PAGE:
When polling is more like guessing

Election analysts and forecasters depend on accurate polling. Unfortunately, there’s not much of it so far this cycle.

Many of the surveys to date have been conducted by firms that use automated phone surveys and combine deficient sampling with baffling weighting practices.

Nowhere is this more evident than in recent polls in Georgia, a state that should be easy to poll because the secretary of state publishes demographic data on the age and race of registered and actual voters in elections back to 1996…

In contrast with most polls conducted by news media organizations, which collect random samples of adults and then weight to census demographic targets, most automated firms call from lists of registered voters and therefore do not collect a random sample of adults. As a result, they do not weight to census targets for adults, and instead weight to estimates for the likely composition of the November electorate.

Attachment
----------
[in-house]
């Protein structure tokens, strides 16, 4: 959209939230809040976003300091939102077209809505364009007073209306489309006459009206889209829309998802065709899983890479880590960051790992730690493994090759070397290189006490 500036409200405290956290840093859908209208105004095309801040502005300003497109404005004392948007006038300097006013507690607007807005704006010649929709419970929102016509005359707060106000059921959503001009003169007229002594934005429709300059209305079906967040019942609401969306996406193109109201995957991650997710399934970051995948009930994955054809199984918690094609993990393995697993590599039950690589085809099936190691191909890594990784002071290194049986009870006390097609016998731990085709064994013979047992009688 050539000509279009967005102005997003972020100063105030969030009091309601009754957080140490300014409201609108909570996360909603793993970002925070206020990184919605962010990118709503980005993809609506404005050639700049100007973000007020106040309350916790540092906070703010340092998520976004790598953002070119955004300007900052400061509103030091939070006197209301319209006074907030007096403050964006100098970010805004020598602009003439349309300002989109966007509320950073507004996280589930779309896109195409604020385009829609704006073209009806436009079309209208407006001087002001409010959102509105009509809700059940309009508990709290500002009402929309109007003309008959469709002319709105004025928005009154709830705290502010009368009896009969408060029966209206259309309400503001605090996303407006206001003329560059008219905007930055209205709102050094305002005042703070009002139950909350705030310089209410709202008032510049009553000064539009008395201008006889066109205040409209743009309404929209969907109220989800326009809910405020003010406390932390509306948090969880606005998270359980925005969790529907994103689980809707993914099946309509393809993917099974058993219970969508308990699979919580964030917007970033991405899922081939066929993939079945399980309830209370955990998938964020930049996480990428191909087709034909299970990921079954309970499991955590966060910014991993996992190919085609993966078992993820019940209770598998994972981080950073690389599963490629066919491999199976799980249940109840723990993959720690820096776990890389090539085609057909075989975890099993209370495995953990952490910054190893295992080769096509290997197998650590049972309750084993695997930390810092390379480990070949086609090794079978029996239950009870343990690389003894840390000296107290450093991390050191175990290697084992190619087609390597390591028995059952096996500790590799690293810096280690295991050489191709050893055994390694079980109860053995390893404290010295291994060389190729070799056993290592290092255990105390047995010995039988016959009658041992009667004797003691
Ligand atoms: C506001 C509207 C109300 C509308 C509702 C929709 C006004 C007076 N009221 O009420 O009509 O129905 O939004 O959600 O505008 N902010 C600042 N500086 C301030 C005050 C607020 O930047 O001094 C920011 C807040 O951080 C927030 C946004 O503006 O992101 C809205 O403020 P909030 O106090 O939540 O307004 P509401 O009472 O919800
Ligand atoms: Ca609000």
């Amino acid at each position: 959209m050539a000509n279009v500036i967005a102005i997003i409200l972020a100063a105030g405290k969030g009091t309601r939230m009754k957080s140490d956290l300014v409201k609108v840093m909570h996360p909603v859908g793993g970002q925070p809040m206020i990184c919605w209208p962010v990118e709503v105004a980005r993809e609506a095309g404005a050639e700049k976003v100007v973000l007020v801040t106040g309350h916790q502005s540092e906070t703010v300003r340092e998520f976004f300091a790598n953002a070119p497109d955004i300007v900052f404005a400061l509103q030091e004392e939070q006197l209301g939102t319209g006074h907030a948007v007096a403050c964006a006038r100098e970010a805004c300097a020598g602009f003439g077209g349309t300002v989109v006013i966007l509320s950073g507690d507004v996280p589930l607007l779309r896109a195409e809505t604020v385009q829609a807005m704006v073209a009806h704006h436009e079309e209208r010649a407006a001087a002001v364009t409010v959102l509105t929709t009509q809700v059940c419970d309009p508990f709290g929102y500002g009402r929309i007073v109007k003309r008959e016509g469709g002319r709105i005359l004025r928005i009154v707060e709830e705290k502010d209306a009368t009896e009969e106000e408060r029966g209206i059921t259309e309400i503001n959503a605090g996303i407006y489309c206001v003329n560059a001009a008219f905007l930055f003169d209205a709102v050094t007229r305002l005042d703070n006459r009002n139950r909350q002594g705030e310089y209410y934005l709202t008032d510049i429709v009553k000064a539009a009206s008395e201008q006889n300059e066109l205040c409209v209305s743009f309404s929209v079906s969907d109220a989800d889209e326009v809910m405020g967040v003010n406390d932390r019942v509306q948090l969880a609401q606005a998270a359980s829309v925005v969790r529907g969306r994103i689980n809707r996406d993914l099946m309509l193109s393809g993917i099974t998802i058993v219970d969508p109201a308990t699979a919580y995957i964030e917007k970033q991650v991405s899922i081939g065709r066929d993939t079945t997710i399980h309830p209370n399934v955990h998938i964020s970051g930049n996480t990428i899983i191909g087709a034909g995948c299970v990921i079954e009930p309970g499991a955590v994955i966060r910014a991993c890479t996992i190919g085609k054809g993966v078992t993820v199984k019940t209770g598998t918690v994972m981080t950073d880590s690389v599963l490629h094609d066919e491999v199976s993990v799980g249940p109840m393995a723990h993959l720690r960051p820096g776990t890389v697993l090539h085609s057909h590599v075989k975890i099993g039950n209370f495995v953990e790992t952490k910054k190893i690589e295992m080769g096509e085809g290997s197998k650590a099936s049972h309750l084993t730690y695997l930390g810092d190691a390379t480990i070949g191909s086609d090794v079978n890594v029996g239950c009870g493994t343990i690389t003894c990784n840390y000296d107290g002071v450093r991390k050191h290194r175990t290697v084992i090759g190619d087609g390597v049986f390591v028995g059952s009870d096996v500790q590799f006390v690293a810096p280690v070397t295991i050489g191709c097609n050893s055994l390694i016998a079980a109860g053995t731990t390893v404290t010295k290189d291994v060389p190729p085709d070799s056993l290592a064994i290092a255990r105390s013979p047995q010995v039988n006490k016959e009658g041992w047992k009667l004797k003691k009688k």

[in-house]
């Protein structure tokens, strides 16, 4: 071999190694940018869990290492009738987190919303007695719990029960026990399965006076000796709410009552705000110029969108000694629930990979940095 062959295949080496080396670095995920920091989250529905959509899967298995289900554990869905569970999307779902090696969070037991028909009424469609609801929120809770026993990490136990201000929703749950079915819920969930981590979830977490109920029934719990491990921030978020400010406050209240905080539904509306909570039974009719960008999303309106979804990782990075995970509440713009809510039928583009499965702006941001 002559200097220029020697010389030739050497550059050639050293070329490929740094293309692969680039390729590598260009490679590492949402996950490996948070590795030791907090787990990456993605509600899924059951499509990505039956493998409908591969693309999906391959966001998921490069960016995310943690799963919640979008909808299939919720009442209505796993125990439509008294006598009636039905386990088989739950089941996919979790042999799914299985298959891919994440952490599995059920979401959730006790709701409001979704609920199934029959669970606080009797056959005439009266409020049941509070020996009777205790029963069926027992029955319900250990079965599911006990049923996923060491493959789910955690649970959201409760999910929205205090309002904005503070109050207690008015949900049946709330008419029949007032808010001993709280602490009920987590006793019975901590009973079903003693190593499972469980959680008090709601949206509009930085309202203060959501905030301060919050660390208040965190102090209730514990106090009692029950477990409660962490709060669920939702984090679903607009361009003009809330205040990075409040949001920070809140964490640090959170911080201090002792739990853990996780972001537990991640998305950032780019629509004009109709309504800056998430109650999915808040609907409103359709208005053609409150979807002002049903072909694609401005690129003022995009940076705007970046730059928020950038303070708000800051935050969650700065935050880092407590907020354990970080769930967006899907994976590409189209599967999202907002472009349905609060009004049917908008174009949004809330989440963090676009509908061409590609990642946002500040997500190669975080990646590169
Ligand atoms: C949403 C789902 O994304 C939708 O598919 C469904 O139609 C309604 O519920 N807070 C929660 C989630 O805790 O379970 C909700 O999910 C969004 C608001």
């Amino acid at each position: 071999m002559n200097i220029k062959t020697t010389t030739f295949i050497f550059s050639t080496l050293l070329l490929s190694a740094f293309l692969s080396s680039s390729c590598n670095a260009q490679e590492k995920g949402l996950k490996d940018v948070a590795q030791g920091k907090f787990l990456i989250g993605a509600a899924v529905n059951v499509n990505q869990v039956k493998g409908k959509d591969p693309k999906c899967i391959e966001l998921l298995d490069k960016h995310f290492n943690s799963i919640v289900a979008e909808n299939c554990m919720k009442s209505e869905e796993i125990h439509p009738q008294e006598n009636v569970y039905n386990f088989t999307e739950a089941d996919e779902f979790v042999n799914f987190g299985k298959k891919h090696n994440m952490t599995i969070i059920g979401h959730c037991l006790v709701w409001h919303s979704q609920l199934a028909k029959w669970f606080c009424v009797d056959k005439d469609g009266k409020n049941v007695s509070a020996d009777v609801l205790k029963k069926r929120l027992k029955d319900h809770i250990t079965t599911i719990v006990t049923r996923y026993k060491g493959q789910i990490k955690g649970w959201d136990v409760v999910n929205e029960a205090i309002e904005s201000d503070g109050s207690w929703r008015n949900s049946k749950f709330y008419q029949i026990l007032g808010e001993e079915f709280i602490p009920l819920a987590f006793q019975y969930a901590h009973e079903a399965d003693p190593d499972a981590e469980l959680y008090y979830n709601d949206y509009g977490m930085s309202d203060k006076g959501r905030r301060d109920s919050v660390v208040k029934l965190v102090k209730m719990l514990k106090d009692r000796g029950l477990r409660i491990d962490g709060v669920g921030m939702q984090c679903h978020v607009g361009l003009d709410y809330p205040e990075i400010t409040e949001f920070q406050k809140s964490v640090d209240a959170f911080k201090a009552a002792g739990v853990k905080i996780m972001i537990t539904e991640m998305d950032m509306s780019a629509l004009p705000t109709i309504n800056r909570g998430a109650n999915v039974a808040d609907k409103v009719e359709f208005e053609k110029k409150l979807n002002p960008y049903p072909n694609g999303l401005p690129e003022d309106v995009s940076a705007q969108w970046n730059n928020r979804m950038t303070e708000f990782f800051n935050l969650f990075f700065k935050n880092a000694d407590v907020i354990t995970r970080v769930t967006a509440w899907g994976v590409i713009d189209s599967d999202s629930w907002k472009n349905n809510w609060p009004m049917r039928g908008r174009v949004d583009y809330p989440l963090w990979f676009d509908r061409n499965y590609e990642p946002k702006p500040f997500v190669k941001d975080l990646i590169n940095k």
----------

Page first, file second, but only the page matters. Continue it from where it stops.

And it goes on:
That approach can be effective if the pollster can accurately model the electorate, as the Obama campaign did in 2012. But low-cost automated polling firms often operate with only a few staff members, who seem to have less capability to accurately estimate the composition of the electorate.

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